Egypt's Economic Health Needs Outside Help
RENEE MONTAGNE, HOST:
Egypt's political future will largely depend on its economy, and its economic future will largely depend on help from other countries. To talk more about this, we reached Mohsin Khan. He's a senior fellow at the Rafik Hariri Center on the Middle East at the Atlantic Council. He's also the former Director of the Middle East Department at the International Monetary Fund. Good morning.
MOHSIN KHAN: Good morning.
MONTAGNE: What are Egypt's most immediate economic needs?
KHAN: Well, the most immediate economic needs is to somehow generate financial stability, to fix the public finances, because they have a wide and large and growing budget deficit. And of course they have serious external imbalances in the sense that their balance of payments is in deficit and they're running low on reserves. So they need external financing very badly and very urgently, just to stabilize the economy.
MONTAGNE: Well, Egypt's neighbors are also concerned. They've been playing an important role in keeping the country afloat economically. Is it Egypt's stability that's the main concern or do the neighbors have other economic interests, here, at stake?
KHAN: I think it's mainly stability, Renee. It's in nobody's interest to have an Egypt that collapses. So I think the hope was that they would be negotiating and IMF program and getting an economic plan. That doesn't seem to be happening just yet. And consequently, they have just been putting in money to be happening just yet. And consequently, they have just been putting in money to sort of keep Egypt from collapsing, and that includes Libya, even Iraq, certainly the Gulf countries.
For example, we know that the United Arab Emirates has just given an Egypt $3 billion. All that money is essentially there are to keep the economy afloat.
MONTAGNE: Several American politicians are threatening to cut off U.S. aid to Egypt. At $1.5 billion, and most of it military aid, how does U.S. aid compare with what countries in the region are providing?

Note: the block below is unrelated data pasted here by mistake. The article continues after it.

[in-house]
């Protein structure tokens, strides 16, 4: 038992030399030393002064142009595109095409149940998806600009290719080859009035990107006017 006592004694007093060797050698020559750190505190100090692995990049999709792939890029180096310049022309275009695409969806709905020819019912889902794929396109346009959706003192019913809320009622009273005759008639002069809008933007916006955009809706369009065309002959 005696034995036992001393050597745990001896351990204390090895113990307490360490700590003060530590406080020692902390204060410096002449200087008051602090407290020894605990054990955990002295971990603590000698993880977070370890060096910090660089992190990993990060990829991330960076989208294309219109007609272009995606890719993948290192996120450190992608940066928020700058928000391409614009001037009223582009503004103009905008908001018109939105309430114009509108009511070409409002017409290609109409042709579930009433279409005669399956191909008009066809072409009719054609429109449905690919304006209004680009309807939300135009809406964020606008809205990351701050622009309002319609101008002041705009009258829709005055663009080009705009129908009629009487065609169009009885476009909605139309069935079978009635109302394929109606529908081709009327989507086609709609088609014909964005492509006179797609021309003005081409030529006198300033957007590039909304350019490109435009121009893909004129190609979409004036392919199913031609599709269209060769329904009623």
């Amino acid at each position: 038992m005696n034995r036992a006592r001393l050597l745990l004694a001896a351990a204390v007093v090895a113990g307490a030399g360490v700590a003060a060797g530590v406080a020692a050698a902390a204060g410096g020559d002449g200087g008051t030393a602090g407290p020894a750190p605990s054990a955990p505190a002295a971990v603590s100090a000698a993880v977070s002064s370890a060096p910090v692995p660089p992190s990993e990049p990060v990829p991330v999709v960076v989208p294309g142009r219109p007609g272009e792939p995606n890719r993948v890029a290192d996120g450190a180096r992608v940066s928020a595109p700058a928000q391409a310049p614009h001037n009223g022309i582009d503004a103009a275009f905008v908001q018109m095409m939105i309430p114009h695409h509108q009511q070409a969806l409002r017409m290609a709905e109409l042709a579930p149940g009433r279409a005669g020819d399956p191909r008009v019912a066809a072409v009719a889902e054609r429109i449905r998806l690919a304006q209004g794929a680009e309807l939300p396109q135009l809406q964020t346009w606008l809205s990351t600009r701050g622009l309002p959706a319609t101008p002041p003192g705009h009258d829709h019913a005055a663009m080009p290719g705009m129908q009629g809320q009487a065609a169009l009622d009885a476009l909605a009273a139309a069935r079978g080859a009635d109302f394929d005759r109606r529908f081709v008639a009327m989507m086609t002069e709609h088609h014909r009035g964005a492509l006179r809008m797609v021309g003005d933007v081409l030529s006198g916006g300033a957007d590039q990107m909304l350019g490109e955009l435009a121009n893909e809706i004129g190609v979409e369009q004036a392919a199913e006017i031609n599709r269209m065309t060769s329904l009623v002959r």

KHAN: Well, in terms of just the dollar amount it's not that big a deal. Egypt, over the course of the next year, needs something like $20 billion, Renee. And we're talking about 1.5 billion from the U.S. So it's not really a big deal from the point of view of the economy.
It is a big deal from the point of view of regional interest that the United States has there, and keeping the military happy in some way. But basically this money that the United States has provided, in terms of aid, has gone to buy hardware and sophisticated weapons mostly, and almost exclusively, from the United States.
Suppose its cut off, if the military still wants to buy weapons and so on, then it'll have to use Egypt's own resources. So we're going to say - when I said the country needs $20 billion - well, the country will need 21.5 billion. You know, who's going to get hurt by this? Not the Egyptian people if the aid is cut off, but largely the American contractors and suppliers, because they're going to lose those contracts.
MONTAGNE: There's been a lot of talk about a pending IMF loan of more than $4 billion. Now, you used to work at the IMF. What will it take for the IMF to come through with assistance for Egypt and what will it mean for Egypt?
KHAN: What it will mean for Egypt is not just that it gets the $4.8 billion in the loan from IMF, available interest rate of about one percent, but there's a lot of other money from donors - the European Union, from the World Bank, from the African Development Bank, et cetera - that is conditional on Egypt to having an IMF program.
But secondly, it sends a very important signal to foreign investors in the international community that Egypt has an economic plan to stabilize the economy, to stabilize its finances, and to get the economy moving on a growth path to create jobs, et cetera. And that most importantly, this economic plan has been endorsed by the IMF and the international community.
So foreign investors will start looking at Egypt differently and start putting private money into the country, as well. I suspect that it's going to take time for this to happen. Because the IMF is going to want to know does this program have the support of the major political parties in the country, i.e. not just the government, but the major political parties who might be in opposition as well. I don't see that happening very soon.
MONTAGNE: Well, thank you very much for joining us.
KHAN: My pleasure, thank you very much.
MONTAGNE: Mohsin Khan is a senior fellow at the Rafik Hariri Center for the Middle East at the Atlantic Council.
(SOUNDBITE OF MUSIC)
MONTAGNE: You're listening to MORNING EDITION from NPR News.
NPR transcripts are created on a rush deadline by Verb8tm, Inc., an NPR contractor, and produced using a proprietary transcription process developed with NPR. This text may not be in its final form and may be updated or revised in the future. Accuracy and availability may vary. The authoritative record of NPR’s programming is the audio record.